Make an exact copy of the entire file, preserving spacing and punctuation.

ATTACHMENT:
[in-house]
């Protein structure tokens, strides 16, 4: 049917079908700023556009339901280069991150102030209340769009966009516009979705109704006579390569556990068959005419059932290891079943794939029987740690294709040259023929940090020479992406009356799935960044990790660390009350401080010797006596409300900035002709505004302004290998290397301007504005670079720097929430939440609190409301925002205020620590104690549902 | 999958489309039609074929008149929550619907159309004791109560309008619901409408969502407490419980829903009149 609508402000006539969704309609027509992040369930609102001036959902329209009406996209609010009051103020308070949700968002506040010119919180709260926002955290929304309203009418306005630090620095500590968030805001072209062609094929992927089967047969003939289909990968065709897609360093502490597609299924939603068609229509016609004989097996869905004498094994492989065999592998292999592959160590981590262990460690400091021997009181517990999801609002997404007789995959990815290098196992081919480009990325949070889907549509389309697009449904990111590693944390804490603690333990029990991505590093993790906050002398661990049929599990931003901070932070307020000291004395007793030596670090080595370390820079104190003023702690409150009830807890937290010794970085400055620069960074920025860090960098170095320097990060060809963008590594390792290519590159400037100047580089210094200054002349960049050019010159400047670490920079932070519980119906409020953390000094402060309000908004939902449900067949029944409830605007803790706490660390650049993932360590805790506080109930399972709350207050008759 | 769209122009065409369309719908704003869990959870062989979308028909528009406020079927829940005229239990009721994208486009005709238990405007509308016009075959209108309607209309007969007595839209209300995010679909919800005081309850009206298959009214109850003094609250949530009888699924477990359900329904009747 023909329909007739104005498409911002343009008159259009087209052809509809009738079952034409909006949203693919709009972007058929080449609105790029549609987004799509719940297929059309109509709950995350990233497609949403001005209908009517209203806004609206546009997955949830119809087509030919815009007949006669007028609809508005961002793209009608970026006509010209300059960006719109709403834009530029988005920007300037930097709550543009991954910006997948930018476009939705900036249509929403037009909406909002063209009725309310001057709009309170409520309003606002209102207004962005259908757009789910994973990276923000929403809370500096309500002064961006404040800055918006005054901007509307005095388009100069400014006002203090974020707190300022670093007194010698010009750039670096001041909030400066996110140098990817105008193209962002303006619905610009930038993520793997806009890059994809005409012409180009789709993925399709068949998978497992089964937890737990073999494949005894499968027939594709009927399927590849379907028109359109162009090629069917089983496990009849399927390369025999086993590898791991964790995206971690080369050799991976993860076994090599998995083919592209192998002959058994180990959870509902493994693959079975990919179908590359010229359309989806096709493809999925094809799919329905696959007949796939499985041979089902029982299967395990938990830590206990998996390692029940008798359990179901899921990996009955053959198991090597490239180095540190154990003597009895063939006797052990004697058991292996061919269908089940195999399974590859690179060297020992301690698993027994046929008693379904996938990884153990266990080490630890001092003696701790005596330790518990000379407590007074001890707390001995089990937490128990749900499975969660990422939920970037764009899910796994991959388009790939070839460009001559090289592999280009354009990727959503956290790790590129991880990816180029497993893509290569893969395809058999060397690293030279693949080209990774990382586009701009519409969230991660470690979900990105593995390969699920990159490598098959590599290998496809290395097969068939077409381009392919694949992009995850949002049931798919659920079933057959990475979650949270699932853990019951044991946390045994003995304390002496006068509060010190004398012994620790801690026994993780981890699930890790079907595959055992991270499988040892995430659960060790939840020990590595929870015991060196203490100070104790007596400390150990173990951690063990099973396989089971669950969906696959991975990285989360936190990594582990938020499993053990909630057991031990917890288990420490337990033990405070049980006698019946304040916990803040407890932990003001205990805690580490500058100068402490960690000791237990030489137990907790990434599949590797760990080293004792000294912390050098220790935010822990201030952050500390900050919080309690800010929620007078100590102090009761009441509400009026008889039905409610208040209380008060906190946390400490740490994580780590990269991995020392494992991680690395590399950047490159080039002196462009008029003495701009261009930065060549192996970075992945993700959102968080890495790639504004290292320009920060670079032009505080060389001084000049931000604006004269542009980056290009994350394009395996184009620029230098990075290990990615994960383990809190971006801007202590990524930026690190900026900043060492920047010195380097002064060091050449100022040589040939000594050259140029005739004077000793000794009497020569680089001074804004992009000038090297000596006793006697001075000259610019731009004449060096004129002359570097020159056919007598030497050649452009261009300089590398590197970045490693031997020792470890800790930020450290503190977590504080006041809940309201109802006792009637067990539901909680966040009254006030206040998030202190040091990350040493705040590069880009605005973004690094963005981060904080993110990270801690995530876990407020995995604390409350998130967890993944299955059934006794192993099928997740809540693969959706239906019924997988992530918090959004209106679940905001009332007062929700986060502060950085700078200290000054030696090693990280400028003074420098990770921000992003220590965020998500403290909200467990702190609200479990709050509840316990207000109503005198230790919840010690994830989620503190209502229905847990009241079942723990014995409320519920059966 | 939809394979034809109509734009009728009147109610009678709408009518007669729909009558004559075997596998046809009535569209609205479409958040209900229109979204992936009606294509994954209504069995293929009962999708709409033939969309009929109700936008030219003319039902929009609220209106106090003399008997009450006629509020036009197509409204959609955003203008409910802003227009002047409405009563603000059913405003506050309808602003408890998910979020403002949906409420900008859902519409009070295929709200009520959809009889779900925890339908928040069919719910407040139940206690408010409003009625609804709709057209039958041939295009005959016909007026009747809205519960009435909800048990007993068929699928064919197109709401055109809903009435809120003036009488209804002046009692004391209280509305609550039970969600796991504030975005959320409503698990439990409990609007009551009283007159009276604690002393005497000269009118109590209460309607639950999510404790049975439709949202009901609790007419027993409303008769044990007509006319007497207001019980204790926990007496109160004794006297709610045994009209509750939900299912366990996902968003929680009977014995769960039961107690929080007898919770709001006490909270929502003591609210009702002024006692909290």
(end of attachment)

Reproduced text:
[in-house]
């Protein structure tokens, strides 16, 4: 049917079908700023556009339901280069991150102030209340769009966009516009979705109704006579390569556990068959005419059932290891079943794939029987740690294709040259023929940090020479992406009356799935960044990790660390009350401080010797006596409300900035002709505004302004290998290397301007504005670079720097929430939440609190409301925002205020620590104690549902 | 999958489309039609074929008149929550619907159309004791109560309008619901409408969502407490419980829903009149 609508402000006539969704309609027509992040369930609102001036959902329209009406996209609010009051103020308070949700968002506040010119919180709260926002955290929304309203009418306005630090620095500590968030805001072209062609094929992927089967047969003939289909990968065709897609360093502490597609299924939603068609229509016609004989097996869905004498094994492989065999592998292999592959160590981590262990460690400091021997009181517990999801609002997404007789995959990815290098196992081919480009990325949070889907549509389309697009449904990111590693944390804490603690333990029990991505590093993790906050002398661990049929599990931003901070932070307020000291004395007793030596670090080595370390820079104190003023702690409150009830807890937290010794970085400055620069960074920025860090960098170095320097990060060809963008590594390792290519590159400037100047580089210094200054002349960049050019010159400047670490920079932070519980119906409020953390000094402060309000908004939902449900067949029944409830605007803790706490660390650049993932360590805790506080109930399972709350207050008759 | 769209122009065409369309719908704003869990959870062989979308028909528009406020079927829940005229239990009721994208486009005709238990405007509308016009075959209108309607209309007969007595839209209300995010679909919800005081309850009206298959009214109850003094609250949530009888699924477990359900329904009747 023909329909007739104005498409911002343009008159259009087209052809509809009738079952034409909006949203693919709009972007058929080449609105790029549609987004799509719940297929059309109509709950995350990233497609949403001005209908009517209203806004609206546009997955949830119809087509030919815009007949006669007028609809508005961002793209009608970026006509010209300059960006719109709403834009530029988005920007300037930097709550543009991954910006997948930018476009939705900036249509929403037009909406909002063209009725309310001057709009309170409520309003606002209102207004962005259908757009789910994973990276923000929403809370500096309500002064961006404040800055918006005054901007509307005095388009100069400014006002203090974020707190300022670093007194010698010009750039670096001041909030400066996110140098990817105008193209962002303006619905610009930038993520793997806009890059994809005409012409180009789709993925399709068949998978497992089964937890737990073999494949005894499968027939594709009927399927590849379907028109359109162009090629069917089983496990009849399927390369025999086993590898791991964790995206971690080369050799991976993860076994090599998995083919592209192998002959058994180990959870509902493994693959079975990919179908590359010229359309989806096709493809999925094809799919329905696959007949796939499985041979089902029982299967395990938990830590206990998996390692029940008798359990179901899921990996009955053959198991090597490239180095540190154990003597009895063939006797052990004697058991292996061919269908089940195999399974590859690179060297020992301690698993027994046929008693379904996938990884153990266990080490630890001092003696701790005596330790518990000379407590007074001890707390001995089990937490128990749900499975969660990422939920970037764009899910796994991959388009790939070839460009001559090289592999280009354009990727959503956290790790590129991880990816180029497993893509290569893969395809058999060397690293030279693949080209990774990382586009701009519409969230991660470690979900990105593995390969699920990159490598098959590599290998496809290395097969068939077409381009392919694949992009995850949002049931798919659920079933057959990475979650949270699932853990019951044991946390045994003995304390002496006068509060010190004398012994620790801690026994993780981890699930890790079907595959055992991270499988040892995430659960060790939840020990590595929870015991060196203490100070104790007596400390150990173990951690063990099973396989089971669950969906696959991975990285989360936190990594582990938020499993053990909630057991031990917890288990420490337990033990405070049980006698019946304040916990803040407890932990003001205990805690580490500058100068402490960690000791237990030489137990907790990434599949590797760990080293004792000294912390050098220790935010822990201030952050500390900050919080309690800010929620007078100590102090009761009441509400009026008889039905409610208040209380008060906190946390400490740490994580780590990269991995020392494992991680690395590399950047490159080039002196462009008029003495701009261009930065060549192996970075992945993700959102968080890495790639504004290292320009920060670079032009505080060389001084000049931000604006004269542009980056290009994350394009395996184009620029230098990075290990990615994960383990809190971006801007202590990524930026690190900026900043060492920047010195380097002064060091050449100022040589040939000594050259140029005739004077000793000794009497020569680089001074804004992009000038090297000596006793006697001075000259610019731009004449060096004129002359570097020159056919007598030497050649452009261009300089590398590197970045490693031997020792470890800790930020450290503190977590504080006041809940309201109802006792009637067990539901909680966040009254006030206040998030202190040091990350040493705040590069880009605005973004690094963005981060904080993110990270801690995530876990407020995995604390409350998130967890993944299955059934006794192993099928997740809540693969959706239906019924997988992530918090959004209106679940905001009332007062929700986060502060950085700078200290000054030696090693990280400028003074420098990770921000992003220590965020998500403290909200467990702190609200479990709050509840316990207000109503005198230790919840010690994830989620503190209502229905847990009241079942723990014995409320519920059966 | 939809394979034809109509734009009728009147109610009678709408009518007669729909009558004559075997596998046809009535569209609205479409958040209900229109979204992936009606294509994954209504069995293929009962999708709409033939969309009929109700936008030219003319039902929009609220209106106090003399008997009450006629509020036009197509409204959609955003203008409910802003227009002047409405009563603000059913405003506050309808602003408890998910979020403002949906409420900008859902519409009070295929709200009520959809009889779900925890339908928040069919719910407040139940206690408010409003009625609804709709057209039958041939295009005959016909007026009747809205519960009435909800048990007993068929699928064919197109709401055109809903009435809120003036009488209804002046009692004391209280509305609550039970969600796991504030975005959320409503698990439990409990609007009551009283007159009276604690002393005497000269009118109590209460309607639950999510404790049975439709949202009901609790007419027993409303008769044990007509006319007497207001019980204790926990007496109160004794006297709610045994009209509750939900299912366990996902968003929680009977014995769960039961107690929080007898919770709001006490909270929502003591609210009702002024006692909290």